The XL pipeline and the whole topic of Alberta’s oils sands have raged on in Canada and the U.S. for years now. In some respects it’s a familiar tug-of-war between hostile factions.
The simplistic set up goes like this: supporters say integrating this now-available energy resource from a neighboring – and neighborly – ally is “a no-brainer“. Opponents say it’s dirty energy that involves more than the usual pollution and associated negative impacts. According to some, exploiting that much carbon fuel could actually be “game over for the climate.”
Slogans sum up positions quite readily. But this is a complex tangle of wants and fears, as with the nearly-identical polarization over fracking in the U.S.
On the want side, it’s basic human nature and national self-interest to utilize resources. The push in Canada to get that energy to market – any market – is quite powerful. Should the U.S. ultimately nix the XL pipeline TransCanada has alternative plans, including a proposal to build a pipeline to eastern Canada, according to this Aug 1st article by Ian Austen for the New York Times:
…Russ Girling, the president and chief executive of TransCanada, said the new project was not a sign that his company was retreating from Keystone XL. “What we know in North America is production is continuing to grow,” Mr. Girling said at a news conference. “The marketplace needs both of these pipelines and probably more.”
The Ottawa area now has a dog in that fight too, as the proposed route would traverse the city’s southern edge and cross the Rideau River, according to this from the Ottawa Citizen.
As least some of the necessary political support exists. Alberta Premier Alison Redford backs the proposal calling it “a nation-building project that will diversify our economy and create new jobs here in Alberta and across the country.” And New Brunswick Premier David Alward called the project a “game changer” for his province. Least anyone need reminding, Prime Minister Stephen Harper is from Alberta and has long championed that province’s economic interests. (Quebec’s political leadership has been non-committal thus far.)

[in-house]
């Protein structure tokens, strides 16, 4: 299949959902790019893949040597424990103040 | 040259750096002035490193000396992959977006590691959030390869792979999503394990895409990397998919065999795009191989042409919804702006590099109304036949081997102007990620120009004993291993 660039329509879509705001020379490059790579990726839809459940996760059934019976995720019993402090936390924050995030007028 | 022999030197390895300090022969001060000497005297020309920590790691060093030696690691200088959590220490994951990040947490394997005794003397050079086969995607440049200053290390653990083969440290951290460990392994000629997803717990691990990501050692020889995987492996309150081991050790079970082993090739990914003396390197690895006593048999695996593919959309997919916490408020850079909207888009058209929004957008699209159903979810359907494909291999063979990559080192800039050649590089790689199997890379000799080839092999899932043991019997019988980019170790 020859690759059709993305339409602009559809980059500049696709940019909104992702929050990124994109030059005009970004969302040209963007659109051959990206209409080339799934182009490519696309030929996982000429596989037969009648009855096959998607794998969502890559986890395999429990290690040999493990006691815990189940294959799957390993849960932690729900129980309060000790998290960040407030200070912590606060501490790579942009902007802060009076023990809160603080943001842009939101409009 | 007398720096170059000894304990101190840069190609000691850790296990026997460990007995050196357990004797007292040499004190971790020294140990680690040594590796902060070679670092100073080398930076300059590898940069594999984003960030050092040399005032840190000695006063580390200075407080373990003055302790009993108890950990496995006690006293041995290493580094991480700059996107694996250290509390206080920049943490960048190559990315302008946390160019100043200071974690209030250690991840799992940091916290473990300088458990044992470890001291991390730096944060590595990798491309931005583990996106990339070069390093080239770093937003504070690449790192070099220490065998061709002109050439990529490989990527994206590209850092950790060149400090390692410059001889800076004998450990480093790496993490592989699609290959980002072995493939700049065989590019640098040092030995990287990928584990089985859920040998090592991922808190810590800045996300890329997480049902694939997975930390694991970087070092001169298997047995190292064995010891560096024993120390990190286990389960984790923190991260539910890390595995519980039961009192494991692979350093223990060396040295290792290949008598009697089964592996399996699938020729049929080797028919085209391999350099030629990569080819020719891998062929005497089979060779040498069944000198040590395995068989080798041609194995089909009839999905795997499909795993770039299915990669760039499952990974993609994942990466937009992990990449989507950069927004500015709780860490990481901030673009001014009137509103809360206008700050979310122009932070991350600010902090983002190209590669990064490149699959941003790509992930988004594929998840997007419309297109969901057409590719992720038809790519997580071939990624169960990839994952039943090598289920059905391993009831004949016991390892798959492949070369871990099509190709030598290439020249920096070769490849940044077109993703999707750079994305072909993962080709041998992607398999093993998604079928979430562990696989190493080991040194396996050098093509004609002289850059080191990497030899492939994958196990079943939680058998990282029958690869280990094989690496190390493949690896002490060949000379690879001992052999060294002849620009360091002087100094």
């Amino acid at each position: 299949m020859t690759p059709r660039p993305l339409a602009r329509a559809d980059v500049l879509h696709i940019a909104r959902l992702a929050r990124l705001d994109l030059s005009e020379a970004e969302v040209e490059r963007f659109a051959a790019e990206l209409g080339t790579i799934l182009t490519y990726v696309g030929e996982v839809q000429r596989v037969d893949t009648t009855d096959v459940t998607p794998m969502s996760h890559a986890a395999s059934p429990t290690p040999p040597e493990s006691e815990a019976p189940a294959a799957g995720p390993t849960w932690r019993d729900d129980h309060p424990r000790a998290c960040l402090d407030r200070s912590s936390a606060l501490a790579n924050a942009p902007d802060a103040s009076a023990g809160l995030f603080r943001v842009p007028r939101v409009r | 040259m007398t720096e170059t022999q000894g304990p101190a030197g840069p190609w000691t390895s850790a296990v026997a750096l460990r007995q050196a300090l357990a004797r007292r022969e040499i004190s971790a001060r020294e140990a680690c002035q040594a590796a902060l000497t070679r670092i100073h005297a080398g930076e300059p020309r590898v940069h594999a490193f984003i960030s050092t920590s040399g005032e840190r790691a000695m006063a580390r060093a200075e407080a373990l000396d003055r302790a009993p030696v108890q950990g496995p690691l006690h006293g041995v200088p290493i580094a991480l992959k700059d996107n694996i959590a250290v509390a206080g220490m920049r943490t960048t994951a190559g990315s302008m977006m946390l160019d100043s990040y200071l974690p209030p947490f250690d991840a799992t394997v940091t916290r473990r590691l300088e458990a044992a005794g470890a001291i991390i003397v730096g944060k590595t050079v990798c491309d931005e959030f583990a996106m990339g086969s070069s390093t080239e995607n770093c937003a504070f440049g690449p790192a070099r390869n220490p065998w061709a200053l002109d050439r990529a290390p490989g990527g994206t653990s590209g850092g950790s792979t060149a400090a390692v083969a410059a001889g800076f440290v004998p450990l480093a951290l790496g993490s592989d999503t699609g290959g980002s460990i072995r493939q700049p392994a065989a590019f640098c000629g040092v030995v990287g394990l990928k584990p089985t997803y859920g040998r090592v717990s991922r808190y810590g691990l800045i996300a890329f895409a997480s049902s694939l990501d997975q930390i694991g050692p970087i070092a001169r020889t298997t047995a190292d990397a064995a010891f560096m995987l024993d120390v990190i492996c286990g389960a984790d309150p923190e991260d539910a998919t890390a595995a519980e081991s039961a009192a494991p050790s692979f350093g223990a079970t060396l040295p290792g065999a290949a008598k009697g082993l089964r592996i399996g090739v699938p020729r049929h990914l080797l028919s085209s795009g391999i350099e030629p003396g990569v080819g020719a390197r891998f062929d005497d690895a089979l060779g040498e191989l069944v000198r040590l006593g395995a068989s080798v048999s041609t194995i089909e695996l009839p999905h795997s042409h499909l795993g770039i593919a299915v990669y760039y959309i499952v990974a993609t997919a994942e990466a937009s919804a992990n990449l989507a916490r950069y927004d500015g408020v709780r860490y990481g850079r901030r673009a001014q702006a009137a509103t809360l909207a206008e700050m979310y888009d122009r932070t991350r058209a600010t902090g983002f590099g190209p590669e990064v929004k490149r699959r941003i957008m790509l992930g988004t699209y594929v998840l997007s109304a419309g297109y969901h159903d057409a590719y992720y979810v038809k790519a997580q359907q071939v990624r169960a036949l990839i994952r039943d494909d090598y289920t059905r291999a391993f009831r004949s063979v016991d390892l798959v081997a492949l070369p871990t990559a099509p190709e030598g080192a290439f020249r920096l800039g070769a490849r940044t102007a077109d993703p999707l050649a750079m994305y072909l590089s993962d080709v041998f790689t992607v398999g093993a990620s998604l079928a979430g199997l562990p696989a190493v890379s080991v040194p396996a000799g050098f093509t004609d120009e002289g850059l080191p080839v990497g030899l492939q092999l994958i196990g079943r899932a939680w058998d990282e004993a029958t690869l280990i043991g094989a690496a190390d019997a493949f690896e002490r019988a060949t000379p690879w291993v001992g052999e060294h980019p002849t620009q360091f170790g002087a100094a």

But not so fast, according to Austen’s NYT article:
“They’re in for a fight,” John Bennett, the executive director of the Sierra Club of Canada, said shortly after the announcement. Mr. Bennett said he was particularly concerned about the possibility of oil spills in the Bay of Fundy in New Brunswick and about harm to whales in the area from tanker traffic. In a statement, Environmental Defence said the plan was “yet another misguided scheme that puts Canadians in harm’s way for the benefit of the oil industry’s bottom line.”
For those who are interested, here’s a useful map graphic from CBC of current and proposed pipelines to move Alberta oil.
Weighing in on the fear side, is this photo-journalism feature from the New York Times, where Ian Willms took a lot of time to explore the oil sands and how that industry has impacted people in that area.
Readers likely have their own opinions on the issue. This post is intended to provide updates on that topic.